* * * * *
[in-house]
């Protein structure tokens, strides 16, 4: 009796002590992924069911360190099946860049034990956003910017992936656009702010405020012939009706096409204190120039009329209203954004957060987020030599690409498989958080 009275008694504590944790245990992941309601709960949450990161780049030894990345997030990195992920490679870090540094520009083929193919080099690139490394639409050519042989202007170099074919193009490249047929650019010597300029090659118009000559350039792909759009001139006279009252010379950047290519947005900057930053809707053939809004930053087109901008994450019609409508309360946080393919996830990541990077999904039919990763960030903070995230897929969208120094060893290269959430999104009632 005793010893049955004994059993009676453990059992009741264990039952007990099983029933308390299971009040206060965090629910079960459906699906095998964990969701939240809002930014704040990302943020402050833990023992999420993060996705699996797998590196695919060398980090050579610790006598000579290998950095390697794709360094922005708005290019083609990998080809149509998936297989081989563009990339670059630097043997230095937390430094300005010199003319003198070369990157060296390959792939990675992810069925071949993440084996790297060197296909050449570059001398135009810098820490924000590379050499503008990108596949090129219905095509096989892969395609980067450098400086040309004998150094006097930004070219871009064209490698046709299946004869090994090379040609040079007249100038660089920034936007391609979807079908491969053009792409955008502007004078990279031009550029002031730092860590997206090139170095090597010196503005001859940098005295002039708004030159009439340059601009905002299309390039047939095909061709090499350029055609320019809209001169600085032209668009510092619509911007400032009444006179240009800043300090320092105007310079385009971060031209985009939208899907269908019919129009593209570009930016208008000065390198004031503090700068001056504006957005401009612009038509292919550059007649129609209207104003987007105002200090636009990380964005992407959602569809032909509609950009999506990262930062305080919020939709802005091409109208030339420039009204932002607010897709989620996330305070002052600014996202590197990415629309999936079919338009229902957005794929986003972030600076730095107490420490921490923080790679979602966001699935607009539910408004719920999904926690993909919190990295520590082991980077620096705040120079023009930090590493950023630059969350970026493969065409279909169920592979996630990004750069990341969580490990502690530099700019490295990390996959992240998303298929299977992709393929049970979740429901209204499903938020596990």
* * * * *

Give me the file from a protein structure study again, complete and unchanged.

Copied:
[in-house]
């Protein structure tokens, strides 16, 4: 009796002590992924069911360190099946860049034990956003910017992936656009702010405020012939009706096409204190120039009329209203954004957060987020030599690409498989958080 009275008694504590944790245990992941309601709960949450990161780049030894990345997030990195992920490679870090540094520009083929193919080099690139490394639409050519042989202007170099074919193009490249047929650019010597300029090659118009000559350039792909759009001139006279009252010379950047290519947005900057930053809707053939809004930053087109901008994450019609409508309360946080393919996830990541990077999904039919990763960030903070995230897929969208120094060893290269959430999104009632 005793010893049955004994059993009676453990059992009741264990039952007990099983029933308390299971009040206060965090629910079960459906699906095998964990969701939240809002930014704040990302943020402050833990023992999420993060996705699996797998590196695919060398980090050579610790006598000579290998950095390697794709360094922005708005290019083609990998080809149509998936297989081989563009990339670059630097043997230095937390430094300005010199003319003198070369990157060296390959792939990675992810069925071949993440084996790297060197296909050449570059001398135009810098820490924000590379050499503008990108596949090129219905095509096989892969395609980067450098400086040309004998150094006097930004070219871009064209490698046709299946004869090994090379040609040079007249100038660089920034936007391609979807079908491969053009792409955008502007004078990279031009550029002031730092860590997206090139170095090597010196503005001859940098005295002039708004030159009439340059601009905002299309390039047939095909061709090499350029055609320019809209001169600085032209668009510092619509911007400032009444006179240009800043300090320092105007310079385009971060031209985009939208899907269908019919129009593209570009930016208008000065390198004031503090700068001056504006957005401009612009038509292919550059007649129609209207104003987007105002200090636009990380964005992407959602569809032909509609950009999506990262930062305080919020939709802005091409109208030339420039009204932002607010897709989620996330305070002052600014996202590197990415629309999936079919338009229902957005794929986003972030600076730095107490420490921490923080790679979602966001699935607009539910408004719920999904926690993909919190990295520590082991980077620096705040120079023009930090590493950023630059969350970026493969065409279909169920592979996630990004750069990341969580490990502690530099700019490295990390996959992240998303298929299977992709393929049970979740429901209204499903938020596990």